Monday, April 23, 2012


As a kid, I always had a absorption for eyes—the sheen of them, the size and shape, and what they tell you about the creature they’re attached to. I drew them constantly. All sizes and shapes. I go back and look at some of my school notebooks and there are all sorts of eye pictures in the margins—human and animal. I still catch myself drawing them.

A curious young Bengal tiger, taken by Swamidu

The big cat’s eyes have a particular allure for me. Which probably explains my fascination for the gem called Tiger-Eye. The luster and shades of colors they come in is amazing.

Polished Tiger-eye gemstones in various colors.
Tiger-eye is in the quartz family. What makes them different from many quartz gemstones is they’re metamorphic—meaning they start out as one thing and through great heat and pressure become something different, something beautiful. They tend to be golden in color—all shades of amber and brown because of the iron oxide. As you can see from the picture, some do come in blue, green, and some rare reds (and they can be dyed other colors and there are simulated tiger-eye gems, too).

Tigers eye is one of the most popular chatoyant gemstone. In gemology, chatoyancy, or chatoyance is an optical reflectance effect seen in certain gemstones and the amount of color or luster depends upon the angle of light when being cut and shaped. Aquamarines, tourmalines, moonstone, and some beryl quartz are chatoyant gemstones.

Polished Tiger-eye gem-easy to
see the reason for the name. 
The word Chatoyant comes from the French word, chatoyer and means to shimmer like a cat's eyes. Chat is French for Cat.

Most Tiger-eye gems are found in South Africa but are also found in places like Australia and the US. 

One Tiger Eye meaning assures the correct use of power, courage, grace and the ability to see clearly without illusion. It was a stone carried by soldiers to enable them to see clearly in the heat of battle. Shamans and healers carry tiger-eye for grounding in metaphysical work and healing.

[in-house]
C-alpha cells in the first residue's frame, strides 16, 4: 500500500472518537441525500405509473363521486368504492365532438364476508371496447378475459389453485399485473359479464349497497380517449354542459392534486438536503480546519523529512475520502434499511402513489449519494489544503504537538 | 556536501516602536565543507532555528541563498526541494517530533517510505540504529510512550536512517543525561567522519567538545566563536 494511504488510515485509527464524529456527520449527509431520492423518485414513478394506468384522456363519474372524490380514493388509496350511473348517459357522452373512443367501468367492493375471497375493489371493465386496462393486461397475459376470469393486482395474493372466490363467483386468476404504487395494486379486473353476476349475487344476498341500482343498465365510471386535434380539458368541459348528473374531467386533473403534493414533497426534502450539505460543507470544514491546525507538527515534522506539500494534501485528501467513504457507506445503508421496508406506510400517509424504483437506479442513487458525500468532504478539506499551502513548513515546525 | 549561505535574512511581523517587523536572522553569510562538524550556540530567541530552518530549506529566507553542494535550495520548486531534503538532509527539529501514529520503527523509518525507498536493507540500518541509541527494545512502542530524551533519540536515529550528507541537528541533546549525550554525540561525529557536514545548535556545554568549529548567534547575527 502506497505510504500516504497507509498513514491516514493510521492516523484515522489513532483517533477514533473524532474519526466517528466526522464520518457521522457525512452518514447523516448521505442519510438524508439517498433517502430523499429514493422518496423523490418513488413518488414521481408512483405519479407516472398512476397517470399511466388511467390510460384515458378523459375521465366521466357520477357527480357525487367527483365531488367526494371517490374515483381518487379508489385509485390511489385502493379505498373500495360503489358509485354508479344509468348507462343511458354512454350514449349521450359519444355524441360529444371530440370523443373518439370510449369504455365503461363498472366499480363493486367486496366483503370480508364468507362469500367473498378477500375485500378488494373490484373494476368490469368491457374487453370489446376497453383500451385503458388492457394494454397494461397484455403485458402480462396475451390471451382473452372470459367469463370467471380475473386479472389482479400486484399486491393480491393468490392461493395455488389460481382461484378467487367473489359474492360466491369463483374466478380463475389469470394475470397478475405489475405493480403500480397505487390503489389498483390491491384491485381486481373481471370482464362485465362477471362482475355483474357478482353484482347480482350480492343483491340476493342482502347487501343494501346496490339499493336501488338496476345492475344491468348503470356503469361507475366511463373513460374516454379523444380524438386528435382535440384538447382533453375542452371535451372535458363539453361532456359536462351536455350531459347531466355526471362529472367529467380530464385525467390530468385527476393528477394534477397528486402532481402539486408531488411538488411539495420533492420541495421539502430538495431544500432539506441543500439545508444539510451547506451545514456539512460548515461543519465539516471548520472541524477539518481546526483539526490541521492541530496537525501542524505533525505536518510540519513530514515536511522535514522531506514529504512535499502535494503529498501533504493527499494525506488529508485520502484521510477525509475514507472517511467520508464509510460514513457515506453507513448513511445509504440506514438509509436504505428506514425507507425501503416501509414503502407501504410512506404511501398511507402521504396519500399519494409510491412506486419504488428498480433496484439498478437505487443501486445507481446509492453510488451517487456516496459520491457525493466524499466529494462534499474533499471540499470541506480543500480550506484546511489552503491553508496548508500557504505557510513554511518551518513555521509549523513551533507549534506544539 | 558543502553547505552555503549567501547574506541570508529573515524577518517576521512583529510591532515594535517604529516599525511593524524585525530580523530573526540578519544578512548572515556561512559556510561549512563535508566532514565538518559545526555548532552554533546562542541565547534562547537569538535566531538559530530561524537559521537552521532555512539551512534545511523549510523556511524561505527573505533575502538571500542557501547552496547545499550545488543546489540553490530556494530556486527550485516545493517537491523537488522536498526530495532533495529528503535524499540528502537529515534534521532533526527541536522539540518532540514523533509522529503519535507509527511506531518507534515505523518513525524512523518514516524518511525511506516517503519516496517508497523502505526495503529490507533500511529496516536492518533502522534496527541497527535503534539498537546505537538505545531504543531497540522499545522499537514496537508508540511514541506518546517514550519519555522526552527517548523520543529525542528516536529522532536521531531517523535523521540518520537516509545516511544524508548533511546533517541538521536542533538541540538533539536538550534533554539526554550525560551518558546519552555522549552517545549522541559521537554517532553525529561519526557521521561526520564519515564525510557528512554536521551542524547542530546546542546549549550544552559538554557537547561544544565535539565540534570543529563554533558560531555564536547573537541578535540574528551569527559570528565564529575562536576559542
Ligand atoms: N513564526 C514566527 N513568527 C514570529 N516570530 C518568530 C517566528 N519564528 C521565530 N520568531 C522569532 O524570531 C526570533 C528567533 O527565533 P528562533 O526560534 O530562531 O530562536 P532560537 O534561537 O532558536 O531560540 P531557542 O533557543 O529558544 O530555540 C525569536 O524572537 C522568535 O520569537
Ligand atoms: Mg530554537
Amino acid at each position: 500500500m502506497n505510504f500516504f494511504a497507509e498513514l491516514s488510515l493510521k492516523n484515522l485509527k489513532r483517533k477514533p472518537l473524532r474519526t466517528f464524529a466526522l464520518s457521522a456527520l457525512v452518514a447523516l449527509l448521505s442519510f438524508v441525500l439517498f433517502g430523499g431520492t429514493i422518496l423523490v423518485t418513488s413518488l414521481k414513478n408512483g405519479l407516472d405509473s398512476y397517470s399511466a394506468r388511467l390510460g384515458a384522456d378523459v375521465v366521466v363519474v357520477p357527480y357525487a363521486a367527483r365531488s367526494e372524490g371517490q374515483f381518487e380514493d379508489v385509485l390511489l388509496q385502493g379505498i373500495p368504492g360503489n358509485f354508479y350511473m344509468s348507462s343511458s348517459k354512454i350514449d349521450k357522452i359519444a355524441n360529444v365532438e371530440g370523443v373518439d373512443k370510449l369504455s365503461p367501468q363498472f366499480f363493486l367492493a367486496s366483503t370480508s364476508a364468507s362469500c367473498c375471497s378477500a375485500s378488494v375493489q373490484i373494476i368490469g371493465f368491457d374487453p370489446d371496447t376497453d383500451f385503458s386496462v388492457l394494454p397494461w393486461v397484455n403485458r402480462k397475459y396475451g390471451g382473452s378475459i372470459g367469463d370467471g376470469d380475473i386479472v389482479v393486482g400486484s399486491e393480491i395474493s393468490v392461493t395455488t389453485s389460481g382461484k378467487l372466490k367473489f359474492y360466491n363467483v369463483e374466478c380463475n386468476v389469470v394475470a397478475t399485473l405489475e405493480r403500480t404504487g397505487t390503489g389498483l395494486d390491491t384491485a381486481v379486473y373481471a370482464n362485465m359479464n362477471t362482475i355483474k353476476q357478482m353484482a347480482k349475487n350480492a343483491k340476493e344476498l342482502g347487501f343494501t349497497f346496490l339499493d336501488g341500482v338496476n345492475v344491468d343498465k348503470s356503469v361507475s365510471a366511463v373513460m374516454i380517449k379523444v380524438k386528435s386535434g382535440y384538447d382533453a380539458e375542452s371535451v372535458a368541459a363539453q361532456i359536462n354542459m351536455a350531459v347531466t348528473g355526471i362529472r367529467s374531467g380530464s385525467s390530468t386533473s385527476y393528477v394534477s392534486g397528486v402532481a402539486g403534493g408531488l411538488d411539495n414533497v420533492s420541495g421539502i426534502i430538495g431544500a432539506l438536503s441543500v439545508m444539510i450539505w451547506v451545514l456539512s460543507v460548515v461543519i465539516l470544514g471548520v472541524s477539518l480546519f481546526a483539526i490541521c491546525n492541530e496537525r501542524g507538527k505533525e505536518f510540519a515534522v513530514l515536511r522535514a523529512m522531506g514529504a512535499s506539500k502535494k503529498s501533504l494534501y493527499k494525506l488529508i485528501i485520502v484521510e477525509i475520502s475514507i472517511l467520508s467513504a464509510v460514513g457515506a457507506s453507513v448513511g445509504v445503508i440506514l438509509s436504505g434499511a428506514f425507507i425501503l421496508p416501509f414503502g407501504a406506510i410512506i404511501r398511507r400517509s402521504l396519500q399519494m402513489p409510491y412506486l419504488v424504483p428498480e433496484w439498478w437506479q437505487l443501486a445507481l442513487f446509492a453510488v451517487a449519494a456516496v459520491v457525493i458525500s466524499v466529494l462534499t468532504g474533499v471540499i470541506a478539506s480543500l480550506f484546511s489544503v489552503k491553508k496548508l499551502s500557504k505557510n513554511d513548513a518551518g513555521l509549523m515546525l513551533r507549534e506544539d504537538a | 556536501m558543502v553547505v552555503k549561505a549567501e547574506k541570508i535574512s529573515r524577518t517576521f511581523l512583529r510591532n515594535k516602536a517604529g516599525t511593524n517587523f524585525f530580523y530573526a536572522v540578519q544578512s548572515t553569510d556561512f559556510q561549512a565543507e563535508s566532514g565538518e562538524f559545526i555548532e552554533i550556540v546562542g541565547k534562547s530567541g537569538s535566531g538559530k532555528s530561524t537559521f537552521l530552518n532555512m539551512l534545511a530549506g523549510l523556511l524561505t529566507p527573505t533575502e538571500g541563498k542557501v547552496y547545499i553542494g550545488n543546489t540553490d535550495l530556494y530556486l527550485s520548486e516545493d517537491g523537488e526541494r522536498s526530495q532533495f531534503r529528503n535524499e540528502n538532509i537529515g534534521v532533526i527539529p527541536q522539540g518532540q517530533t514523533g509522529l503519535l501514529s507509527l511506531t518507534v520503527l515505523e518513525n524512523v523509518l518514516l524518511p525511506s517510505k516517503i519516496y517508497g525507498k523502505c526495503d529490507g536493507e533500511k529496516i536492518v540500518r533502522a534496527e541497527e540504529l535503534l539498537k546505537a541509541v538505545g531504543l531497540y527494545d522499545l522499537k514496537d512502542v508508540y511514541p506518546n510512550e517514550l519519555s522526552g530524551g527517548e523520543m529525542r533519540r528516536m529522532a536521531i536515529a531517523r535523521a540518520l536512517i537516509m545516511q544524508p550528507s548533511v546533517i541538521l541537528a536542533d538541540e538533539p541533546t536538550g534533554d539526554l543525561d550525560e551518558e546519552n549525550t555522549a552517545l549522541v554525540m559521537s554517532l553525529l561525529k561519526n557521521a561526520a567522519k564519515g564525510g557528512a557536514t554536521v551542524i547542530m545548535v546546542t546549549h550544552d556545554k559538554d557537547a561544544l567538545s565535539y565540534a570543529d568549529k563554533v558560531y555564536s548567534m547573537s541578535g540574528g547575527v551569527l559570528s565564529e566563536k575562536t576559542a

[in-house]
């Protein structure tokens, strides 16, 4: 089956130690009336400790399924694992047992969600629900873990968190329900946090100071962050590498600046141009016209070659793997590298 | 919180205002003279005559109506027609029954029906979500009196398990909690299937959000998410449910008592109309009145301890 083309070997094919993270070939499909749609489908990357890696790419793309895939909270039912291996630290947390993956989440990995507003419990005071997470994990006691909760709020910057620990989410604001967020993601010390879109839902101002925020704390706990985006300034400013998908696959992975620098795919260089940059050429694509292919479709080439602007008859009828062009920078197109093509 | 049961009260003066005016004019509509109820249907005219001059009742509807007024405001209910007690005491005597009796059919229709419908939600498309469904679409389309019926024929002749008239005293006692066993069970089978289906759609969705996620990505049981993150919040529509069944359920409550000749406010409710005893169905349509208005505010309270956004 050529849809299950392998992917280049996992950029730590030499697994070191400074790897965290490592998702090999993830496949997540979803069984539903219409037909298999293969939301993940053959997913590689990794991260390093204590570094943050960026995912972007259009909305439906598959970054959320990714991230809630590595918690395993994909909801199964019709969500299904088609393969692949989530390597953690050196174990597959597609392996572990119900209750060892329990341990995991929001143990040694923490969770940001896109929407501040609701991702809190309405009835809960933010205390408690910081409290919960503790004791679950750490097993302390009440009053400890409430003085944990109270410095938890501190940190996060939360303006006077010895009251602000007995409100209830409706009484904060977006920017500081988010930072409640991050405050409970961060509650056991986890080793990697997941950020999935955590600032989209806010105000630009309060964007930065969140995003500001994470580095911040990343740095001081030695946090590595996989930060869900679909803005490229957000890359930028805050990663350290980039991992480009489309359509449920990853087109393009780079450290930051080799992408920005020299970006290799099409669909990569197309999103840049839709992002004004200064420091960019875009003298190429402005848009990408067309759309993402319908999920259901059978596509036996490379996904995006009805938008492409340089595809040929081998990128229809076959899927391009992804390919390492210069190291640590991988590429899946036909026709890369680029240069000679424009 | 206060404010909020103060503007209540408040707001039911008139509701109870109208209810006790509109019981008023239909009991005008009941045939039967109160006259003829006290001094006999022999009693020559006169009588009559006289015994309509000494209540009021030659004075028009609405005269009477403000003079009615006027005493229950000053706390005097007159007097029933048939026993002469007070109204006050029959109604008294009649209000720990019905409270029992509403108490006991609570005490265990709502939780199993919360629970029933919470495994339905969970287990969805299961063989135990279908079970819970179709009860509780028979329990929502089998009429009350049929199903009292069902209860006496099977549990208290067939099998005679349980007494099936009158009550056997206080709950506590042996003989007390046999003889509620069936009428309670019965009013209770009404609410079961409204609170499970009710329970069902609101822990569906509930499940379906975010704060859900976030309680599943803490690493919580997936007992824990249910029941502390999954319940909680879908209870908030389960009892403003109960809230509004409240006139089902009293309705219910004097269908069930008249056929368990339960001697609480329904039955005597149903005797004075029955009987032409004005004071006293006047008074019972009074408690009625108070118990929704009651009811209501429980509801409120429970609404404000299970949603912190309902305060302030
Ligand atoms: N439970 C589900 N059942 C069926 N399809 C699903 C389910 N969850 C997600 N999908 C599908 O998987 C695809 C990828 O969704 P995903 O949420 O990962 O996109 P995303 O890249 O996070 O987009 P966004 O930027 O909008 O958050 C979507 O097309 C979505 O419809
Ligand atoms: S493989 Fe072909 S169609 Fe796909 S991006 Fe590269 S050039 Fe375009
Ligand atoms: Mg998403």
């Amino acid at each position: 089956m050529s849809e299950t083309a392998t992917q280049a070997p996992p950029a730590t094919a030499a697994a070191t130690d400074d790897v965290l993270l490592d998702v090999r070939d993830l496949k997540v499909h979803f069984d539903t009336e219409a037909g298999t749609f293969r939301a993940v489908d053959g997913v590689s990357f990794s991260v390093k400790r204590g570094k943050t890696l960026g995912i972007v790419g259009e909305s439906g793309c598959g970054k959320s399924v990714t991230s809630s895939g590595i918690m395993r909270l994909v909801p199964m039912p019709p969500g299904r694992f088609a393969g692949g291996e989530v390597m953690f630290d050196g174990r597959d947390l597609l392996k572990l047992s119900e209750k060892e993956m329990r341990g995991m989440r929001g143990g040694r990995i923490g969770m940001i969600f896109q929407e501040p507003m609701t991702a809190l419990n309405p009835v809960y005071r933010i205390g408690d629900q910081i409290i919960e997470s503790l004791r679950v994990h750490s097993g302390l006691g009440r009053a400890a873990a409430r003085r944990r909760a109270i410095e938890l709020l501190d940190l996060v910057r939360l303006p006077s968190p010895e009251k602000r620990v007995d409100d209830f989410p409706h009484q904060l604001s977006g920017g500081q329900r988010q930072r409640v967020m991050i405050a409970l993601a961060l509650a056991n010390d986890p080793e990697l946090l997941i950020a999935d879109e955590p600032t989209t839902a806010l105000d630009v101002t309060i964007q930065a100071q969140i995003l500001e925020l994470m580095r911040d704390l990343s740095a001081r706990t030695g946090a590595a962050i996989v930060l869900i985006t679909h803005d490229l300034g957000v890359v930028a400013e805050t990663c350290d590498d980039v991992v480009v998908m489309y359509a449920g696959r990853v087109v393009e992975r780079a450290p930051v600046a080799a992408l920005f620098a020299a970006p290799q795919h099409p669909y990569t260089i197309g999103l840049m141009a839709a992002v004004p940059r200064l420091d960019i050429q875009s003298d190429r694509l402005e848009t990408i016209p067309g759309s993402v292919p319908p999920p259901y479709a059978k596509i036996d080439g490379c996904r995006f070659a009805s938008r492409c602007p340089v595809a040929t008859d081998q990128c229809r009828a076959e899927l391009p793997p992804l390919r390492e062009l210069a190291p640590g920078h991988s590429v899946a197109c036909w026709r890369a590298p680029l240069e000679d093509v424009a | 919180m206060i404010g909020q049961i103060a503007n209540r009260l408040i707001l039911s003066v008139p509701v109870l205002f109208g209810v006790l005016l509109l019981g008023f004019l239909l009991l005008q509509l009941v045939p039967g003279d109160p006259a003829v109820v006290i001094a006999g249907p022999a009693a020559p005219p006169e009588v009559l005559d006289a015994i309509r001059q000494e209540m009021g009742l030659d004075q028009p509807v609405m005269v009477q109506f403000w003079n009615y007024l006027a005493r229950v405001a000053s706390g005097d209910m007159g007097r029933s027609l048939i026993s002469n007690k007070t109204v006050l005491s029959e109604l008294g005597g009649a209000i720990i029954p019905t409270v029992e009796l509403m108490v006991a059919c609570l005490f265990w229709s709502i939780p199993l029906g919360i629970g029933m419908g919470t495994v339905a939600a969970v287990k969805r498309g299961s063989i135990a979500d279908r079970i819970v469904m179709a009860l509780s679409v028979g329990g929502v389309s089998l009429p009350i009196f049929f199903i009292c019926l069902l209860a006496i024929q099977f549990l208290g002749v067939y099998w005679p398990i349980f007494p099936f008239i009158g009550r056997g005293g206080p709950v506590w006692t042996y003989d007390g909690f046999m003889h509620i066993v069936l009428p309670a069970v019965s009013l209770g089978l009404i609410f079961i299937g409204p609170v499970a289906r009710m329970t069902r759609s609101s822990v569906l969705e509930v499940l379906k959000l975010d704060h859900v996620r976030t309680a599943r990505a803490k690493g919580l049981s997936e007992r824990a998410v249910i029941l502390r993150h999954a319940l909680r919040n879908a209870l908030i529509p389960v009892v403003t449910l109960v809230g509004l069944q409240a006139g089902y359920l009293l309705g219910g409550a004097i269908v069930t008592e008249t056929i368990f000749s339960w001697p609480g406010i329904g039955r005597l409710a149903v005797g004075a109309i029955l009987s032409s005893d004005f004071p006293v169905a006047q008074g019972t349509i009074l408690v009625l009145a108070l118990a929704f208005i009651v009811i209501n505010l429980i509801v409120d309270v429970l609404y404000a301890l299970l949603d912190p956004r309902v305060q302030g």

In business, the Tiger-eye is supposed to draw the qualities of the tiger into the wearer—patience, focus, and determination. Tiger-eye is a popular gem for men’s jewelry and there are those in business who carry the gem as a talisman for clear thinking and insight in to the situations. 

Another Tiger Eye meaning was to restore peace and harmony to the wearer.

I don’t wear the Tiger’s Eye for it’s supposed mystical properties or what it represents. I wear it because it’s a beautiful gemstone when cut and polished properly, and placed in the right setting. Like a pendant. :-)



Most interesting to read. An excellent write,


Tonya Kappes said...

I have been a jewelry maker for years! (hence my novel, Carpe Bead 'em) I have used Tiger's eye so many times, but NEVER knew all of this! Thanks so much, Sia!

Jo said...

I didn't know of this either, not really that familiar with the stone. Interesting about aquamarines being chatoyant, I have an aquamarine.

~Sia McKye~ said...


Maybe the combo of handling a stone reputed to bring clear thinking and peace was a drawing force.

My sister makes jewelry too. In fact, she made me a lovely set of dangle earrings and matching bracelet this past week with wrapped wire with milky spring green glass beads. She's also made me several unusual pendants. I like unusual.